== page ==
Event honors late director of Santiago Center and celebrates a century of unique history between Chile and Columbia
President Lee C. Bollinger, the visionary behind the creation of the Columbia Global Centers, joined Wafaa El-Sadr, executive vice president of Columbia Global Tuesday to honor the Santiago Center’s late founding director, Karen Poniachik, and to showcase the publication of Santiago’s book on the unique, 100-year relationship between Chile and Columbia University.
Karen’s friends and family were in the Forum audience on the Manhattanville Campus and watching the livestream from around the world. Also in attendance, Mario Artaza, the Consul General of Chile in New York, and René Ruidíaz, Deputy Permanent Representative, Permanent Mission of Chile to the United Nations.
Bollinger indicated that when he met Karen at the center’s launch in 2011, and realized that she had been not only Chile’s first female minister of mining, but a nationally recognized leader, he remembers thinking, “This is going to be a success in Santiago, ” Bollinger said.
“Karen was not just a great director,” Bollinger said, “she was a great figure, a great person, a great public servant, a great activist in Santiago and beyond.”
Image Carousel with 14 slides
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Slide 1: Jean and Lee C. Bollinger, from left, with former provost John Coatsworth
Slide 2: Wafaa El-Sadr, executive vice president of Columbia Global
Slide 3: Columbia President Lee C. Bollinger
Slide 4: woman in audience
Slide 5: Vicky Murillo, director of Columbia’s Institute of Latin American Studies
Slide 6: Carla Magri, who oversaw the creation of the book as the center’s communications and programming coordinator
Slide 7: Barnard College history Professor Nara Milanich
Slide 8: Walter Baethgen, a senior research scientist with the Columbia Climate School
Slide 9: Teachers College education Professor Regina Cortina
Slide 10: Columbia College student Astrid Liden, recently named a Rhodes Scholar
Slide 11: group shot
Slide 12: group shot
Slide 13: group shot
Slide 14: group shot
Karen’s activism was noted by other speakers at the event, including Vicky Murillo, director of Columbia’s Institute of Latin American Studies.
“She dedicated her life to building Chile’s future while making local and global connections,” Murillo said.
Karen’s legacy encompasses the highest echelons of Chile’s political, corporate, and academic landscape. She was also a trailblazer and champion of women’s empowerment, which she embodied as Chile’s minister of mining while serving under Chile’s first female president, Michelle Bachelet.
Karen studied journalism at Universidad Católica and earned her Master of International Affairs at Columbia University in New York, a decision that launched her professional relationship with the University.
Chile and Columbia
Chile’s long relationship with Columbia was the other focus of the event, which included the presentation of Columbia University and Chile: Over 100 Years of History, which was the last project led by Poniachik at the Santiago Center.
Carla Magri, the center’s develpoment and communications officer and chief editor of the book, noted that the publication is more than a book of history.
“It’s also a book that speaks to us about present collaborations and moreover, a book that looks towards the future,” she said, noting that Chile and the U.S. celebrated last week 200 years of diplomatic relations with the motto “partners for a better future.”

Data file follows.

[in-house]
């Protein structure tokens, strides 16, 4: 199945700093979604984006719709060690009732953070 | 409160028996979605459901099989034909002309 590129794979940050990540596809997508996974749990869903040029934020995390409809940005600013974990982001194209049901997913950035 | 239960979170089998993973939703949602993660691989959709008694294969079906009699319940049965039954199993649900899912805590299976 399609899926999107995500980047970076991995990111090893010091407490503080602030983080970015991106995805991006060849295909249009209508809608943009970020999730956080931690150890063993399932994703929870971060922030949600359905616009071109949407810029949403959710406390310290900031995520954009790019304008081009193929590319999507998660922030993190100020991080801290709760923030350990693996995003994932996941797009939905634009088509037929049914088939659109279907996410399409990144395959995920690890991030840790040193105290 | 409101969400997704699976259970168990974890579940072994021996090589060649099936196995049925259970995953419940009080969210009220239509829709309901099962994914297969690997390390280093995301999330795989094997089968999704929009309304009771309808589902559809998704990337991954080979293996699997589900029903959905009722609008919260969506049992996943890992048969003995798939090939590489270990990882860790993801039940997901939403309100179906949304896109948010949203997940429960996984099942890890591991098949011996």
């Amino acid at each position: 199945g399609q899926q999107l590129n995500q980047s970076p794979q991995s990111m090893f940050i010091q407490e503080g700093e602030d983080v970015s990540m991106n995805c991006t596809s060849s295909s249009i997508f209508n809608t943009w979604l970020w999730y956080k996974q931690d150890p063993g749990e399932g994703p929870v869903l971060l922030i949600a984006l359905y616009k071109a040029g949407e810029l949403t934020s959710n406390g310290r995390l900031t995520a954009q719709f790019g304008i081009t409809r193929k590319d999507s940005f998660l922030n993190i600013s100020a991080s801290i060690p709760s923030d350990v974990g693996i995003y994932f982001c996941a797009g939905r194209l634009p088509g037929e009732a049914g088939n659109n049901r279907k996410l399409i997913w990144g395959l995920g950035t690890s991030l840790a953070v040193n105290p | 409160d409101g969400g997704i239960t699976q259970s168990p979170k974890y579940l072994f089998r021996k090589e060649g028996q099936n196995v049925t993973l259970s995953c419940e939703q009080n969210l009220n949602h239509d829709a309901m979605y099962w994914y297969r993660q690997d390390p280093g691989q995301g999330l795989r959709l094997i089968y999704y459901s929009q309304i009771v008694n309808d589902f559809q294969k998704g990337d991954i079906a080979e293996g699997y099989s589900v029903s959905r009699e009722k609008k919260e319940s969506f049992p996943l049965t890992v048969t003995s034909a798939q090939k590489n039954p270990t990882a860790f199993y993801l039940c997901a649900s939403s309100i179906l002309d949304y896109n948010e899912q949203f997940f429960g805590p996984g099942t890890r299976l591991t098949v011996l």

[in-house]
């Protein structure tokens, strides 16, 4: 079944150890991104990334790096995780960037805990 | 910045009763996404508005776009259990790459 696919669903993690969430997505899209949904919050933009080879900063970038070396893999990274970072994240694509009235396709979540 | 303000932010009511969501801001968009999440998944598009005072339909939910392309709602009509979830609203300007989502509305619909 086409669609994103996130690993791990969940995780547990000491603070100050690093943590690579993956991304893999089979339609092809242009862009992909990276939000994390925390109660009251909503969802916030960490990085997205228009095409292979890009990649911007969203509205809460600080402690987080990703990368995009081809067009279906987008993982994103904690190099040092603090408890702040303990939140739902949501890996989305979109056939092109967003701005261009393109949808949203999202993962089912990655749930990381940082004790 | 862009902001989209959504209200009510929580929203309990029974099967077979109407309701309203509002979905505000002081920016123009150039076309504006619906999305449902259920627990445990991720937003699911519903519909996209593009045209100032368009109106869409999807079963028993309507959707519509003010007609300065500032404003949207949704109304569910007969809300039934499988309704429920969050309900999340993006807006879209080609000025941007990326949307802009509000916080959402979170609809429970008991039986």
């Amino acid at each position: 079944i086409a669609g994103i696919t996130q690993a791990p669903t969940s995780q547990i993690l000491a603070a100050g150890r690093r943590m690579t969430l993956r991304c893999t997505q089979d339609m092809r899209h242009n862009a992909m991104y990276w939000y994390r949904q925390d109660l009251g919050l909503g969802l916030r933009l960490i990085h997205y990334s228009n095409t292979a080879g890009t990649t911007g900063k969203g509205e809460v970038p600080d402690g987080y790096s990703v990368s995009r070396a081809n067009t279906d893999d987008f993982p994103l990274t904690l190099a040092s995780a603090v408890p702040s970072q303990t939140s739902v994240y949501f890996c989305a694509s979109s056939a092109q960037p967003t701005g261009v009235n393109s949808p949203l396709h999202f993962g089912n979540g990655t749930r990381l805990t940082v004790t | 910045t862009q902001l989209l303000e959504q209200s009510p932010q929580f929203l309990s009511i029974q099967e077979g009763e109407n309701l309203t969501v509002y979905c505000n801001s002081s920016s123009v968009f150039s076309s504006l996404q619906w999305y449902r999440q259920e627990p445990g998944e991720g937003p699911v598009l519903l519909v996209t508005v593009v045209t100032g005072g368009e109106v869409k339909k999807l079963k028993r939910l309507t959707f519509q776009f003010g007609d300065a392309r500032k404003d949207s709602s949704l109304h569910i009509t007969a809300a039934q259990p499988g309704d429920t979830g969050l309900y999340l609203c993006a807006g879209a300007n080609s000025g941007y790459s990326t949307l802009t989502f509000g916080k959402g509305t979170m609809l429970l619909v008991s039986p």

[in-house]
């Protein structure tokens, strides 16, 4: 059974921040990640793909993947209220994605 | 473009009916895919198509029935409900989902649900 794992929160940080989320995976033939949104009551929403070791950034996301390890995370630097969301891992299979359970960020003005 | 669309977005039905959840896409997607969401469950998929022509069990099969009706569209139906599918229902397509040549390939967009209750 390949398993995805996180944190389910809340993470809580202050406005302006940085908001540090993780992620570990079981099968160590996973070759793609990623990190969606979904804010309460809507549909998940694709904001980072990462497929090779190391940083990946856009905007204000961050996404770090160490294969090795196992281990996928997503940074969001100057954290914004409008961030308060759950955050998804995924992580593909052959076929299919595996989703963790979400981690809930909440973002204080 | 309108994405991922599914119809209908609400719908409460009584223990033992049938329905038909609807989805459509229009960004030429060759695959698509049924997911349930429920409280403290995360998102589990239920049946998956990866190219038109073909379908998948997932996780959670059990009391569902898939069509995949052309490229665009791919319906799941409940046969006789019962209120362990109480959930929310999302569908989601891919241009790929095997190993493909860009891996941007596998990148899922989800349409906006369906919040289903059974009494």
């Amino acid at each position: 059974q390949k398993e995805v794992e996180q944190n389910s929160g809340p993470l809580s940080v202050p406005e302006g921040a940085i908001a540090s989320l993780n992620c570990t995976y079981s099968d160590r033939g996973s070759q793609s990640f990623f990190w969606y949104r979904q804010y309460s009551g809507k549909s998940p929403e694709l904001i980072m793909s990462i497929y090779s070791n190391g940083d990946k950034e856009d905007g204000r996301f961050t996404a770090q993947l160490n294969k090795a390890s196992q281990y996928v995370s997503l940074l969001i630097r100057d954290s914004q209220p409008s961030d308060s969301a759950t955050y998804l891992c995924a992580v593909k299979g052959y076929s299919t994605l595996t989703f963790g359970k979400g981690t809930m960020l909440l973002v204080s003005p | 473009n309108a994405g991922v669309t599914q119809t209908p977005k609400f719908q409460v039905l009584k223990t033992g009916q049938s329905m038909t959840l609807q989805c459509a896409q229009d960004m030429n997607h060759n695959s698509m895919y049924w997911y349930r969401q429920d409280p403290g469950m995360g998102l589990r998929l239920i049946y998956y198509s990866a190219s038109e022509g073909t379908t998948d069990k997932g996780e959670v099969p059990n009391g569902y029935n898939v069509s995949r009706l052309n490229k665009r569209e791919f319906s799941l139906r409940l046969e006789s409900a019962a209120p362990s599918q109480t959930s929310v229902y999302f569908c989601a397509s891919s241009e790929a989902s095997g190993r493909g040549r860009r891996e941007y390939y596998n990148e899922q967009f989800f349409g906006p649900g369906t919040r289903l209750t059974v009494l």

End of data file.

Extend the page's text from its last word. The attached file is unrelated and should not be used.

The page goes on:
“That’s how we think we should look at this long history of collaboration between Chile and Columbia, as the initial 100 years of a fruitful relationship that will keep developing in the future.”
Magri said the book has four main areas of focus: Chileans who studied at Columbia during the 20th century and their contributions to their country upon their return; Chilean politicians, academics and artists who spent time in the U.S. as lecturers, researchers or visiting professors; Columbia faculty members that have worked on topics concerning Chile or mentored Chilean students; and the University’s response to the military dictatorship of Pinochet that ruled Chile between 1973 and 1990.
“Because of Columbia’s commitment to democracy and the respect for human rights, the university was a safe space for very prominent political exiles of the Chilean dictatorship,” Magri said.
The book, along with recollections of Karen, was the topic of a panel discussion hosted by Tom Trebat, director of Columbia Global Centers | Rio de Janiero. The panelists included Barnard College history Professor Nara Milanich, Walter Baethgen, a senior research scientist with the Columbia Climate School, Teachers College education Professor Regina Cortina, and Columbia College student Astrid Liden, who was just named a Rhodes Scholar.
Several panelists described Karen as a connector between people and countries.
“Karen was motivated by what she believed Chile could be for all its people,” Trebat said. "I think she grieved at how far it was from where she thought it needed to be and that’s why I think she worked until … literally the last moments of her life.”
Liden credited Karen and the Santiago Center for connecting her with a legal aid group while she was working at the center -- during a virtual internship in 2021 and in person in 2022 – on a research project on Venezuelan immigrants in Chile. Liden encouraged more students to take advantage of the opportunity the centers offer.
“The global centers for me are such an important and such a vital opportunity for Columbia as a whole but especially for students,” she said.
“From what I’ve been able to accomplish with the help of the global centers, through my own research cohorts and other research opportunities, I see that these global centers are really a point of entry and opportunity.”